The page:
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EPA recognizes Missoula County for drinking water system improvements

Release Date: 05/16/2011
Contact Information: Lisa McClain-Vanderpool 303-312-6077

EPA recognizes Missoula County for drinking water system improvements

(Denver, CO - May 16, 2011)

Contact Information: Brian Friel, 303.312.6277, Lisa McClain-Vanderpool 303.312.6077

The U.S. Environmental Protection Agency today presented a Drinking Water State Revolving Fund (DWSRF) award to Missoula County, Montana for water system improvements to the Lewis and Clark Subdivision. The award was presented by Brian Friel, EPA’s SRF coordinator to Amy Rose, Project Manager, at a ceremony at the Missoula County Public Works Department offices in Missoula.

In 2009, Missoula County was awarded $572,400 in Recovery Act funding to provide reliable water to residents in the Lewis and Clark subdivision, a low-income neighborhood in the western portion of the county. Previously, the area had been served by a small, deteriorated water system that regularly experienced low water pressure and flow quantities, and at times some customers were without water. The new system will be much more efficient, better managed with new meters and will ensure reliable and safe water to the community.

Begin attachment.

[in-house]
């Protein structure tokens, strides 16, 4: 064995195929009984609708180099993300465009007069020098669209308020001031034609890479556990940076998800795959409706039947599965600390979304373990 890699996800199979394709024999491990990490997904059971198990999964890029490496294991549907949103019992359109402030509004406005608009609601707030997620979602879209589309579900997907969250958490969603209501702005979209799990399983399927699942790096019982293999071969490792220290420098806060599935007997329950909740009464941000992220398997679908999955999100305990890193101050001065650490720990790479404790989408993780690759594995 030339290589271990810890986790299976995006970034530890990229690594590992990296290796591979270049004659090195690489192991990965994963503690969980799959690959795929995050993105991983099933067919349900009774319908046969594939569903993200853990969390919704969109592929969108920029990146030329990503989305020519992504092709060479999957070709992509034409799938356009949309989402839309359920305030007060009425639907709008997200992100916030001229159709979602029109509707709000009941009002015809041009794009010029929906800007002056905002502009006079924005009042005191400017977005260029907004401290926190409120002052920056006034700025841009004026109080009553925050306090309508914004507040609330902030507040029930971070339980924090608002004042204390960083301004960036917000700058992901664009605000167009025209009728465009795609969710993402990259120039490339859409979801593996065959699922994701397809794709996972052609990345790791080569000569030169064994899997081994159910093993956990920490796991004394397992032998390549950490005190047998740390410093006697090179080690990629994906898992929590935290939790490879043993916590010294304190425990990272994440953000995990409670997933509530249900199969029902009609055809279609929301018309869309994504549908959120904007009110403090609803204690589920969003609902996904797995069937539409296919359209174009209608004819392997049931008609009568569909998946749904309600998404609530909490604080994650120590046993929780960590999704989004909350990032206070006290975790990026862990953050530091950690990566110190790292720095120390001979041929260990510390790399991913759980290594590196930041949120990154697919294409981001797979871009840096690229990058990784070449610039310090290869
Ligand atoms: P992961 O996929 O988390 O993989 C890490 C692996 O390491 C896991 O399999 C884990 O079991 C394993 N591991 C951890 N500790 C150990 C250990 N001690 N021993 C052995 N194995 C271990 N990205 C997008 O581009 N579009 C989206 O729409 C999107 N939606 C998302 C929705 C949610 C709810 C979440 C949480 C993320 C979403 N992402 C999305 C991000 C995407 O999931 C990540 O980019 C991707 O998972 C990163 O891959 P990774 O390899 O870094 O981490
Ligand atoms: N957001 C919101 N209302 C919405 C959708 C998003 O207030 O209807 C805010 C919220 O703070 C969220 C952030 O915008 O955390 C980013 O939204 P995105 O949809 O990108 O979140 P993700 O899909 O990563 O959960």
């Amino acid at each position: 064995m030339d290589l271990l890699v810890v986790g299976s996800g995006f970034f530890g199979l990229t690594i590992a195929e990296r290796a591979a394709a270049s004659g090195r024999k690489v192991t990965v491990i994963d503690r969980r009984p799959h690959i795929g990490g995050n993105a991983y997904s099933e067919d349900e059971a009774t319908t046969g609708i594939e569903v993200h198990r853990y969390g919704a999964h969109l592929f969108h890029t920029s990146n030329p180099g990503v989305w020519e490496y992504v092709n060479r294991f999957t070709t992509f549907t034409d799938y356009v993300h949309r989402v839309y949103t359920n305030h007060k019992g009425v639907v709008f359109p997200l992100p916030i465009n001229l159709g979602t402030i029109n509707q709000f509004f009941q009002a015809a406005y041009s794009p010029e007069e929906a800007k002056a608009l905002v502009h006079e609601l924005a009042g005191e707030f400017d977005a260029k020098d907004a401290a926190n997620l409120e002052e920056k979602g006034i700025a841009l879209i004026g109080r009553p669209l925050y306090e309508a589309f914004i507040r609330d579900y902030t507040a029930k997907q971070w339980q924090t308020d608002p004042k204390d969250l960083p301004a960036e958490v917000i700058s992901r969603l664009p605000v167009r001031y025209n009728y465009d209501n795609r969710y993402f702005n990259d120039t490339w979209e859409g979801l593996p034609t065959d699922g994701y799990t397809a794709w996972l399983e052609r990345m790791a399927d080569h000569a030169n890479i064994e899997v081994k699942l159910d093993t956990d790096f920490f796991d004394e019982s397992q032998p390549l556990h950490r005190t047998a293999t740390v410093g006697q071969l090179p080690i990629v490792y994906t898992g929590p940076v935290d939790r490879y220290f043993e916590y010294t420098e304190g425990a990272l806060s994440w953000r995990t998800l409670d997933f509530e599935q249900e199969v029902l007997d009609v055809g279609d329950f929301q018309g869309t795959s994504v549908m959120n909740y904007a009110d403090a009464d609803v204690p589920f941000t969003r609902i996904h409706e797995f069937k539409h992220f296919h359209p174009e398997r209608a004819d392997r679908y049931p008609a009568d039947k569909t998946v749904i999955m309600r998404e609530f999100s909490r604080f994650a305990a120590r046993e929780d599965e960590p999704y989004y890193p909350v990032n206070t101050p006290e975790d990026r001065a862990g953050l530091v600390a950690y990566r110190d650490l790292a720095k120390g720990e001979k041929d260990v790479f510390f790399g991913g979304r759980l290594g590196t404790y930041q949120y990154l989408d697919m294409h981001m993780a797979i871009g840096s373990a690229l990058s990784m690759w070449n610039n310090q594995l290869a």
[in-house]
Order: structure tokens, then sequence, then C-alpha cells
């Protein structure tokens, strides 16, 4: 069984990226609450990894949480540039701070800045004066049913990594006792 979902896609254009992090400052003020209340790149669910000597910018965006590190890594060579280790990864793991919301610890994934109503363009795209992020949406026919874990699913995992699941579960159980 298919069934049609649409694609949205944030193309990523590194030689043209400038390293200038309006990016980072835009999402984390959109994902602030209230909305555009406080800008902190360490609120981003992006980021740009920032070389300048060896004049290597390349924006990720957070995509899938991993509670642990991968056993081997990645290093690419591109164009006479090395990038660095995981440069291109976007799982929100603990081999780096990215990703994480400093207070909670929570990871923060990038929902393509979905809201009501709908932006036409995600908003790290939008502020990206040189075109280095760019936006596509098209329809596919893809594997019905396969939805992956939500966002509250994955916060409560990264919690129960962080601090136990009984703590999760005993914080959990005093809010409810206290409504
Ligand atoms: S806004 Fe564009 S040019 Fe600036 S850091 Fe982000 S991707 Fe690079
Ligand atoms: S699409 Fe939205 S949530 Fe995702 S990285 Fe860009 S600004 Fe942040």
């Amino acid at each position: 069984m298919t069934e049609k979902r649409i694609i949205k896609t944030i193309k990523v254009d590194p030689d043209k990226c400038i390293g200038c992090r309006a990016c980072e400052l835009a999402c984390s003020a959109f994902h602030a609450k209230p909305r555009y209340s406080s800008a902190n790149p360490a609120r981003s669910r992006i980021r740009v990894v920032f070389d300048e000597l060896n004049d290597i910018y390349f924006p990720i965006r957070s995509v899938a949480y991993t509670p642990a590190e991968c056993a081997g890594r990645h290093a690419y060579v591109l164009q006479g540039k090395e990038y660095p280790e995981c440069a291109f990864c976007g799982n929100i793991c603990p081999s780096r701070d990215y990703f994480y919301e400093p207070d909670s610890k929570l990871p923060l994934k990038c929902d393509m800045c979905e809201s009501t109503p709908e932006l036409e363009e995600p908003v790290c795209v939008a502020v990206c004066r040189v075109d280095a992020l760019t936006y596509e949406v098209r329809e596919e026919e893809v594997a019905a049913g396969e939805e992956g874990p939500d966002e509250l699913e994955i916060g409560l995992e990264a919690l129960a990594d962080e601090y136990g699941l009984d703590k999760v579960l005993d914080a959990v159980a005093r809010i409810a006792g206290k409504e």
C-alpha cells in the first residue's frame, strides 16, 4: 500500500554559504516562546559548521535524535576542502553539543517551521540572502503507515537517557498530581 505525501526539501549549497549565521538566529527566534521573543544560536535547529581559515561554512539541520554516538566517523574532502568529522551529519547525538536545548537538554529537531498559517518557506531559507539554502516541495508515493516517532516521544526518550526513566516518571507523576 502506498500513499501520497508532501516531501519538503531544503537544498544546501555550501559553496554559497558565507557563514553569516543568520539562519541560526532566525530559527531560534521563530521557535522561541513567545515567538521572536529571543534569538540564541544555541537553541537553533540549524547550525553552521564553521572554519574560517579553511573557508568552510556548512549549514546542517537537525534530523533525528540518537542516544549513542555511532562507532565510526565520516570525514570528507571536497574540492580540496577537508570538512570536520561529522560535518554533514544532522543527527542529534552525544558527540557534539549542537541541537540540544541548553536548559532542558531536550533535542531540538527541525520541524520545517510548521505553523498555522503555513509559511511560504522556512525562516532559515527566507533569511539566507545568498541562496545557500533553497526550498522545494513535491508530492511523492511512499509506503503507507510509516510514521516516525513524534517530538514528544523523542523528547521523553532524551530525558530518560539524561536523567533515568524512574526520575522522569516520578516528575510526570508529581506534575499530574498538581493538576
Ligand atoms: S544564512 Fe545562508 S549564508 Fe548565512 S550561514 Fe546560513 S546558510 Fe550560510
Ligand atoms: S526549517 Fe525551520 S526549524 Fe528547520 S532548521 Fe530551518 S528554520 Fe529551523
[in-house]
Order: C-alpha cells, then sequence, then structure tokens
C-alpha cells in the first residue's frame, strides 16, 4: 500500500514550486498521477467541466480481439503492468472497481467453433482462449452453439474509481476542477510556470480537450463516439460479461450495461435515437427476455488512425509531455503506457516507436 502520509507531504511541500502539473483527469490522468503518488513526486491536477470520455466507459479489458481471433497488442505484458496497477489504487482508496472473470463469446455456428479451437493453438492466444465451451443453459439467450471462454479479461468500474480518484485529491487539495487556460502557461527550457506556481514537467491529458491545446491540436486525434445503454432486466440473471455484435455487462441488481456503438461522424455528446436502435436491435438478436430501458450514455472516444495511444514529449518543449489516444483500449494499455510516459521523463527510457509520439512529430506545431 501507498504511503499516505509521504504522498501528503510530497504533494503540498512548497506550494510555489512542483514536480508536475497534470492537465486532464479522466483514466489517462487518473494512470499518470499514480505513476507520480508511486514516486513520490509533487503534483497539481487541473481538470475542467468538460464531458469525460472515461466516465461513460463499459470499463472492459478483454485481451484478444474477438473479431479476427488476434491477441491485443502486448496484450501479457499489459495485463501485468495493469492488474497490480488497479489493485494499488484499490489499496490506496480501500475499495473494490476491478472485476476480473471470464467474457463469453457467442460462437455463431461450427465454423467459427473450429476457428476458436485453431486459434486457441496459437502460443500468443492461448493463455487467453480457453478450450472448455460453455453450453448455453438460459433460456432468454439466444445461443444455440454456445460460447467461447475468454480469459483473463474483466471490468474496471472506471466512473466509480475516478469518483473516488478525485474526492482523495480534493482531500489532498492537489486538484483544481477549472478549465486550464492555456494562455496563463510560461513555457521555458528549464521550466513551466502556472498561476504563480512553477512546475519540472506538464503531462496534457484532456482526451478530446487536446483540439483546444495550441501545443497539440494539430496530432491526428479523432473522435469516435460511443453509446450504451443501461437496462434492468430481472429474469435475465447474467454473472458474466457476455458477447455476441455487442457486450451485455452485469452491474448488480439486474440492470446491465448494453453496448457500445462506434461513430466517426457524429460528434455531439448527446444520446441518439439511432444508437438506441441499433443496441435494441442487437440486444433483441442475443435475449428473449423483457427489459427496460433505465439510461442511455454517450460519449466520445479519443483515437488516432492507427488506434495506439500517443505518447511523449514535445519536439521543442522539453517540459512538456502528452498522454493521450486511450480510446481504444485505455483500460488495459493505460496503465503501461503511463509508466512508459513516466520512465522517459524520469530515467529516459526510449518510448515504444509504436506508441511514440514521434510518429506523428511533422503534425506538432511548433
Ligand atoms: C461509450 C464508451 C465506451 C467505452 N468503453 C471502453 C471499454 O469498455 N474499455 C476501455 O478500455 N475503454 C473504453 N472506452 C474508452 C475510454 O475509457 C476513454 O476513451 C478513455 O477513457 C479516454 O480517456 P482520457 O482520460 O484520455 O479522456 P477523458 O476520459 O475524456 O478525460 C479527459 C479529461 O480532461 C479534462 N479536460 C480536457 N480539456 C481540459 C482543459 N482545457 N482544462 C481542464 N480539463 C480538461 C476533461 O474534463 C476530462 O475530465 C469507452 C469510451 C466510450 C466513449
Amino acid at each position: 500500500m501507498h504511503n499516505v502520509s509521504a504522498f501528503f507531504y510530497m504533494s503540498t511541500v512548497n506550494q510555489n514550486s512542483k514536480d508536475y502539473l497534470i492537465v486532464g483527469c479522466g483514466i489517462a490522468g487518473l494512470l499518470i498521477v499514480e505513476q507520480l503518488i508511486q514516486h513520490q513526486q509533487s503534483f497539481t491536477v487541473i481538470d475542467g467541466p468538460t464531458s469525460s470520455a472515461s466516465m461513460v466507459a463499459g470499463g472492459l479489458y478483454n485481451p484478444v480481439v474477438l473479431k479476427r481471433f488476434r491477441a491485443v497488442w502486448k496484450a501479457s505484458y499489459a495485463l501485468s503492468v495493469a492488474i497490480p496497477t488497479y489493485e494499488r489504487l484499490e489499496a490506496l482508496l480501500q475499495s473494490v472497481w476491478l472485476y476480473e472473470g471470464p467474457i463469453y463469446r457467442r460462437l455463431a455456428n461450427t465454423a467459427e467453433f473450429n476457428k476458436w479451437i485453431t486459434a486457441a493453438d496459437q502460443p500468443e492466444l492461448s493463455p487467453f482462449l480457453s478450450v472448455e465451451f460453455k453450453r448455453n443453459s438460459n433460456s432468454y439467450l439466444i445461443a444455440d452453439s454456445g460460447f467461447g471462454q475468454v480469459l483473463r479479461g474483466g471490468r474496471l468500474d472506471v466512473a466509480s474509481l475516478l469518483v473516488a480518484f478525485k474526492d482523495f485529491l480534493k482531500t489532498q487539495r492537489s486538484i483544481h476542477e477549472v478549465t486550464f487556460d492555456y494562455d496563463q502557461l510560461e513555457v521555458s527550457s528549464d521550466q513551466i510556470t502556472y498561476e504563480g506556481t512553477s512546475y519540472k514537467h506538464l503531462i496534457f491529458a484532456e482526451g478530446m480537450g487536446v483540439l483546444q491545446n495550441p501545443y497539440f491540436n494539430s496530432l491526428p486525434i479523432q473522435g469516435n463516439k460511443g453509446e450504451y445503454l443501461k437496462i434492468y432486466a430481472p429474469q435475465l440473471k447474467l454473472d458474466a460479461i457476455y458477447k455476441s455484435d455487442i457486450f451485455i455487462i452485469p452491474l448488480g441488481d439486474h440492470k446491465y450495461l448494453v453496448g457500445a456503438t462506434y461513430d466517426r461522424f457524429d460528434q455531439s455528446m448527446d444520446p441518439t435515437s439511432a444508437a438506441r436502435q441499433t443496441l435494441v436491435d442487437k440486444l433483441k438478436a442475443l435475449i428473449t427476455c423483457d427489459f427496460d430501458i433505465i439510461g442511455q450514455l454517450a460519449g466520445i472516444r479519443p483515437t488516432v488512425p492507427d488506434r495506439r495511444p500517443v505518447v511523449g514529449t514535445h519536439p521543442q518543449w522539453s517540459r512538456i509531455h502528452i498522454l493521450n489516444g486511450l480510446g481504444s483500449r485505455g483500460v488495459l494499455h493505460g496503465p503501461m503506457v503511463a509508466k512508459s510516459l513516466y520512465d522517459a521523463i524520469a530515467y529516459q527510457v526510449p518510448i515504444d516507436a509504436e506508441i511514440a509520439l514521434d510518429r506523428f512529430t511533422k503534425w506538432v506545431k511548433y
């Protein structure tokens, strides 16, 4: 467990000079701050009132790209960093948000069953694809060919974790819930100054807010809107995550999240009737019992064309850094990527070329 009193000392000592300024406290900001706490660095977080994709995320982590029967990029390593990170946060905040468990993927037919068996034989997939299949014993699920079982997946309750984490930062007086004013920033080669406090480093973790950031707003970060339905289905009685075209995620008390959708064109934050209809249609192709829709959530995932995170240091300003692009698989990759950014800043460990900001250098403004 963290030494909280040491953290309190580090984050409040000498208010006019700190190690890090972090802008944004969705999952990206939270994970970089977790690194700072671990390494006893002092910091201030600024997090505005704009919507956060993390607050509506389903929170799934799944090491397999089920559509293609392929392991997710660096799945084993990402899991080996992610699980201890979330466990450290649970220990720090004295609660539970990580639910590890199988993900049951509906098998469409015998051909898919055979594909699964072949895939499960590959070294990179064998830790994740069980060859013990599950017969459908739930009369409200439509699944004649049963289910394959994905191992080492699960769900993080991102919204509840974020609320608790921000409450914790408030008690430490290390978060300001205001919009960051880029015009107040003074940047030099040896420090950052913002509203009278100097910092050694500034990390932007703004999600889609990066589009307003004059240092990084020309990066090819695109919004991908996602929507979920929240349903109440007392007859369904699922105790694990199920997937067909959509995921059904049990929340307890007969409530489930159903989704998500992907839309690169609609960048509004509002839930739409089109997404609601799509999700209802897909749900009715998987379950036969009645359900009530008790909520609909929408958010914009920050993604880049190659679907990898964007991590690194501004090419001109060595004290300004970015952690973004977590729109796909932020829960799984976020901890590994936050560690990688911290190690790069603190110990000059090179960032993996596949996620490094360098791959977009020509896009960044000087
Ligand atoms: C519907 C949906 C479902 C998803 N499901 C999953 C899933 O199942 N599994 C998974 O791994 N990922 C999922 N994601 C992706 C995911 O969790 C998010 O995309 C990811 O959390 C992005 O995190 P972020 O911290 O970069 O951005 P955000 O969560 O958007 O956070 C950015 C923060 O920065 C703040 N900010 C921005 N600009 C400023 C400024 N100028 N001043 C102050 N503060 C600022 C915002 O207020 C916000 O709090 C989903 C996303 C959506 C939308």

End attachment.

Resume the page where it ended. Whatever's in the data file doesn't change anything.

“The Lewis and Clark project is an example for other communities as they face critical needs associated with replacing aging infrastructure,” said EPA Region 8 Administrator Jim Martin. "This new system is a long term investment in a reliable water supply, public health and the local economy."

"Without this funding, the citizens in Lewis and Clark had a very limited ability to make these needed improvements," said Greg Robertson, Missoula County's Public Works Director.

The Safe Drinking Water Act, as amended in 1996, established the Drinking Water State Revolving Fund program to make funds available to drinking water systems to finance infrastructure improvements. The program also emphasizes providing funds to small and disadvantaged communities and to programs that encourage pollution prevention as a tool for ensuring safe drinking water. The objectives of the 2009 American Recovery and Reinvestment Act include creating jobs and investing in environmental infrastructure.

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